C&EN Roundup: Sulfur Batteries, 3D Printed Placentas and Nuclear Waste Recycling

Chemical & Engineering News covers the world of chemistry, from research and education to business and policy. Here’s a sampling of their coverage of research from ACS journals:

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3D Printed Placenta Model Could Improve Preeclampsia Studies

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Researchers have created a three-dimensional bioprinted placenta model to aid in the study of preeclampsia. Placentas play a key role in preeclampsia, a common pregnancy complication, but studying them either in vitro or in lab animals presents significant challenges. By 3D printing a model using a mixture of gel and trophoblast cells, researchers hope to learn more about how and why some placentas end up not delivering enough nutrients and oxygen to fetuses and how to treat these problems in future pregnancies.

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 Sulfur Electrodes Offer Pathway to More Efficient Batteries

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Inexpensive, abundant sulfur could offer better battery life for everything from phones to electric cars, researchers say. A new prototype sulfur-lithium battery is able to hold almost 8 times as much charge per gram as a typical cell phone battery. The battery’s designers used a mixture of two carbon materials to overcome the low electrical conductivity of elemental sulfur and avoid performance loss, but the limited lifetime of such batteries remains a challenge.

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Recycling Method Could Help Dispose of Nuclear Waste

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A method for recovering unused actinides from nuclear waste could reduce waste and even render it non-radioactive. Researchers have found a class of ligands that can bind to actinides and separate them from the rest of the waste, even under harsh conditions. The idea of using ligands to separate nuclear waste is an old one and other techniques have had better separation rates, but this formulation has proved especially stable in acidic and highly radioactive environments—essential properties if the material is to be put to practical use.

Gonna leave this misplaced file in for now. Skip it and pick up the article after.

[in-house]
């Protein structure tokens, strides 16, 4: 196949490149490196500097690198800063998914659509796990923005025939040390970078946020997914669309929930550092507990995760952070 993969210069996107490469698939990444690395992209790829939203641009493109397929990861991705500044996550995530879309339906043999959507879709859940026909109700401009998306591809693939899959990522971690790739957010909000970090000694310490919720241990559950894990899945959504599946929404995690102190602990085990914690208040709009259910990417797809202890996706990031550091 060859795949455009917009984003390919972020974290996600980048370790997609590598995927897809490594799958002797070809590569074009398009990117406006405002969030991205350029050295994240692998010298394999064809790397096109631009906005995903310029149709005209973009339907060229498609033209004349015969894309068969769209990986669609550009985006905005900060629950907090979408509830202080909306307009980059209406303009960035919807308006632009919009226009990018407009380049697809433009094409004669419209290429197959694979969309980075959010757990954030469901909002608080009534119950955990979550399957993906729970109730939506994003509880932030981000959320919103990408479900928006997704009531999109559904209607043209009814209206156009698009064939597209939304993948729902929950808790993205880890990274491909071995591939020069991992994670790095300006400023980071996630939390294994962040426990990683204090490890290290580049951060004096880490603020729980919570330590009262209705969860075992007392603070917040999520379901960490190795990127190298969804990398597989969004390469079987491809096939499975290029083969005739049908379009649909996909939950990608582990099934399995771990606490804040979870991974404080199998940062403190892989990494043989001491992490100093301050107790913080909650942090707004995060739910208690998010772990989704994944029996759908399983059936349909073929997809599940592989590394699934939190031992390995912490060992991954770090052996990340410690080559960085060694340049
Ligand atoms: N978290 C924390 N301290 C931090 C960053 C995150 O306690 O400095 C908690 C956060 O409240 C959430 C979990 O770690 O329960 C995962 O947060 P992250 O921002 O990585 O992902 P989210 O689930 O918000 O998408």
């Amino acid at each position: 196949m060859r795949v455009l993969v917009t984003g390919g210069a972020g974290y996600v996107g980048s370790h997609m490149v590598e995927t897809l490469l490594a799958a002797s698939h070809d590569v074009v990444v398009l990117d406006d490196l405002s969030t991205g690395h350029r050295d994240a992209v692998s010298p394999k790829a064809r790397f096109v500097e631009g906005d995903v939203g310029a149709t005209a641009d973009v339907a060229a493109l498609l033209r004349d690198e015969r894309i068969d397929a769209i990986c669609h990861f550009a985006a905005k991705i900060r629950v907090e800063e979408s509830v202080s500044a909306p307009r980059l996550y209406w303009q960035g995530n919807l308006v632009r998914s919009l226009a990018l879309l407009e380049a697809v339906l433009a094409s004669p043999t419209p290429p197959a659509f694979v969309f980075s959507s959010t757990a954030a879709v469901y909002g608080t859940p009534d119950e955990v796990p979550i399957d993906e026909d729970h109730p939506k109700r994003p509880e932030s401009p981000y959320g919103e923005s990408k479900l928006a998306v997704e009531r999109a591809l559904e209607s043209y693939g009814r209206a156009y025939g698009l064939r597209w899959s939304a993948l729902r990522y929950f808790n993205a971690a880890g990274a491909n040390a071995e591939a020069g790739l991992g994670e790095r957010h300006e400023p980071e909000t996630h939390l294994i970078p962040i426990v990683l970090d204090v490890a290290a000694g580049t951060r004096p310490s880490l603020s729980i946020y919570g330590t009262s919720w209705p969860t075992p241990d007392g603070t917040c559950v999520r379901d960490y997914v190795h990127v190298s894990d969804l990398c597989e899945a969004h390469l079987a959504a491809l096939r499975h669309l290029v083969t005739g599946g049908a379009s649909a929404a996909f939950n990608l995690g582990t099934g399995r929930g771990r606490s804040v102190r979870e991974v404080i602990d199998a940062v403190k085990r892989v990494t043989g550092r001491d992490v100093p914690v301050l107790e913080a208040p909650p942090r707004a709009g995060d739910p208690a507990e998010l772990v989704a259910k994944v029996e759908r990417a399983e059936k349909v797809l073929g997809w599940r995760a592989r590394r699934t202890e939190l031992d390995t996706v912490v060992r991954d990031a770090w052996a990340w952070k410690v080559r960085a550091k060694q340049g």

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Landfill Mining Doesn’t Always Make Climate Sense, Study Finds

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Should we mine landfills for certain discarded resources and use the remaining waste to produce energy? New research shows the climate benefits of landfill mining are most evident in places with low penetration of renewable energy and less sustainable landfills, while the practices can be a net detriment to greenhouse gas emissions elsewhere. Researchers note, however, that there are other reasons to mine landfills, such as reclaiming the land for other uses and preventing groundwater contamination.

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Turing Bacteria Into Silver Nanoparticle Factories

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Silver nanoparticles are often used for their antimicrobial properties, but their production requires a lot of energy and reagents. Now scientists have found another way, genetically engineering bacteria’s natural process for stockpiling iron to accumulate silver instead. The process resulted in nanoparticles with higher antibacterial activity, possibly because the particles produced by bacteria are more uniform in size than their industrially produced counterparts.

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That’s just a small sample of the robust coverage C&EN provides. Get the latest news in your discipline with weekly e-mail updates.

If you have comments or questions for the author of this post, please e-mail: Axial@acs.org.